Assemblyman Jedediah Peck submitted an amendment to adopt designations for the votes for President and Vice President. The two amendments were not considered until early because the state legislature took a break for the summer and winter. Shortly thereafter, Clinton won a vacant seat in the U.
Senate, where he was instrumental in bringing the designation amendment to Congress. The process continued in New York on February 15 when Representative Benjamin Walker of New York proposed the designation and district election amendments to the House.
Debate on the amendments began in May. The Republicans wanted to decide on the amendment quickly, but the Federalists argued that the ideas needed more time than the current session allowed. Dana of Connecticut wanted to examine the necessity of a Vice President. The 8th Congress would allow the Democratic-Republicans a better chance of meeting the two-thirds vote requirement for submitting a proposed Constitutional amendment.
Congressional debate[ edit ] On its first day, the 8th Congress considered the designation amendment. The first formulation of the amendment had the five highest electoral vote earners on the ballot in the House if no one candidate had a majority of the electoral votes. Republican John Clopton of Virginia, the largest state in the Union, argued that having five names on the list for a contingency election took the power from the people, so he proposed that there be only two names on the list.
On October 20, the House appointed a seventeen-member committee one Representative from each state to fine-tune the amendment.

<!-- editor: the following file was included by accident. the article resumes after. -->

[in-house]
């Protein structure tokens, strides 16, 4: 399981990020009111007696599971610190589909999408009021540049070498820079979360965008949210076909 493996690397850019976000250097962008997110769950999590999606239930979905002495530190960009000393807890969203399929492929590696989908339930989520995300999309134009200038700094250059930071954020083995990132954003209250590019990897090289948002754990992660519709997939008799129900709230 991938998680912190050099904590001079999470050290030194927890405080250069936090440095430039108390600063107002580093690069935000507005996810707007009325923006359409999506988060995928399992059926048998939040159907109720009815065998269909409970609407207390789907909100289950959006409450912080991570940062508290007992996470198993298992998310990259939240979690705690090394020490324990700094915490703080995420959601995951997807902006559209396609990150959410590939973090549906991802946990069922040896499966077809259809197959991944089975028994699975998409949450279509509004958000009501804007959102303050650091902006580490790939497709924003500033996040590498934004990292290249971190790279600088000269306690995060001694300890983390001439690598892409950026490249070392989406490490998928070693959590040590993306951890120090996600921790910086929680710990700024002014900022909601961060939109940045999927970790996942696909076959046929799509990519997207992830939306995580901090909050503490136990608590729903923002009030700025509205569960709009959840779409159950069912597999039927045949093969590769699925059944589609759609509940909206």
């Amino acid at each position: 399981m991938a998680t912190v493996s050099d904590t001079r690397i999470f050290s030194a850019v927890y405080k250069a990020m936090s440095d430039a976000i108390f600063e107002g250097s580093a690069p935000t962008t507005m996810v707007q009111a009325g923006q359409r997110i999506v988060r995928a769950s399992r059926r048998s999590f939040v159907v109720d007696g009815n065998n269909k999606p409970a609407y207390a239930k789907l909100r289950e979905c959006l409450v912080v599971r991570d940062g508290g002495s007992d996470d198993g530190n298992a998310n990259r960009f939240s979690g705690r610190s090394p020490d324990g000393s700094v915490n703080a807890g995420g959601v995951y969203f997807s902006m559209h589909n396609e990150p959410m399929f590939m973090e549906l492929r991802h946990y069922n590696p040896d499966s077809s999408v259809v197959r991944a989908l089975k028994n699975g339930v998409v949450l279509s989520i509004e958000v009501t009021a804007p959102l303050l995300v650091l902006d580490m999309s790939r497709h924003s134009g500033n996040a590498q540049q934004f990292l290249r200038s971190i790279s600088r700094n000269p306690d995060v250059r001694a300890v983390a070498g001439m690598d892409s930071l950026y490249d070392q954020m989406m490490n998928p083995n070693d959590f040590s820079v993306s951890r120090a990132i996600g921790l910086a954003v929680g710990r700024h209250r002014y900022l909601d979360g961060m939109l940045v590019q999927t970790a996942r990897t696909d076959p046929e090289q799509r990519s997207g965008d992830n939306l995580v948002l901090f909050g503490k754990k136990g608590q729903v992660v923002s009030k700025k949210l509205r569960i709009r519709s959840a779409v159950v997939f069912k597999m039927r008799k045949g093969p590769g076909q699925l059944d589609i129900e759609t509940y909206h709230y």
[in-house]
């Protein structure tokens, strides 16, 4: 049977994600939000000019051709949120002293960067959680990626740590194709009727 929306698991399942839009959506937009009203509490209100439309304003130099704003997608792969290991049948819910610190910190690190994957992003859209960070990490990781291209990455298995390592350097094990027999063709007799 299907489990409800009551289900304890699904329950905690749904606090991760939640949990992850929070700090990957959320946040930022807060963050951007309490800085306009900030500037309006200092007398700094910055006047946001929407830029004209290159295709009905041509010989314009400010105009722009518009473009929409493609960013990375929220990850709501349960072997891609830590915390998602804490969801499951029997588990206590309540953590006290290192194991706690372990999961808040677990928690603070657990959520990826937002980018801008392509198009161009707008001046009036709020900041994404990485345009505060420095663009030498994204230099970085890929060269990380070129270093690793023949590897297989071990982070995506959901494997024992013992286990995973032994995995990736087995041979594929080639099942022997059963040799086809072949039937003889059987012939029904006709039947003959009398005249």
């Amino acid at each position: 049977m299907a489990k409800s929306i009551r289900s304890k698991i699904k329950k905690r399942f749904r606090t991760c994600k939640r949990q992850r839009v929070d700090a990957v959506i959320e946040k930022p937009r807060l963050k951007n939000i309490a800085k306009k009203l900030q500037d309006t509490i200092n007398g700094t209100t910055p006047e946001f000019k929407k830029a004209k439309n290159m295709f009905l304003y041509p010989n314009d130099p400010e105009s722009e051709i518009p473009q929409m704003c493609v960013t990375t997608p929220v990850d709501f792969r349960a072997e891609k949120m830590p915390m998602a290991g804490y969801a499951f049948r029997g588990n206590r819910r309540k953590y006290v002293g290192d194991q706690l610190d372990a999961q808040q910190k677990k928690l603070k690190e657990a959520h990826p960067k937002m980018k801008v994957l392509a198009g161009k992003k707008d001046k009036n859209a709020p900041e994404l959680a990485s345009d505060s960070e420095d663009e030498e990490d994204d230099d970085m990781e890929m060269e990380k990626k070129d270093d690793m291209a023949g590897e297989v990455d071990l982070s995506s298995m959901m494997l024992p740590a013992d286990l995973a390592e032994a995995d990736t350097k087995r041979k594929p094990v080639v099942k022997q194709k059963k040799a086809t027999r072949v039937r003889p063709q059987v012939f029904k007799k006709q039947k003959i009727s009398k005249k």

Shortly after the committee was formed, Federalist Benjamin Huger attempted to add a provision regarding district elections to the proposed amendment, but the committee ignored him. Small Federalist states disliked the change from five to three because it made it far less likely that a small-state candidate would make it to a contingency election. Huger and New York Federalist Gaylord Griswold argued that the Constitution was a compromise between large and small states and the method chosen by the Framers is supposed to check the influence of the larger states.
Huger even asserted that the Constitution itself was not a union of people, but a union of large and small states in order to justify the original framework for electing the President. Designation, argued Griswold and Huger, would violate the spirit of the Constitution by taking away a check on the power of the large states. Smith asked the inflammatory question of whether the proposed amendment was to help Jefferson get reelected.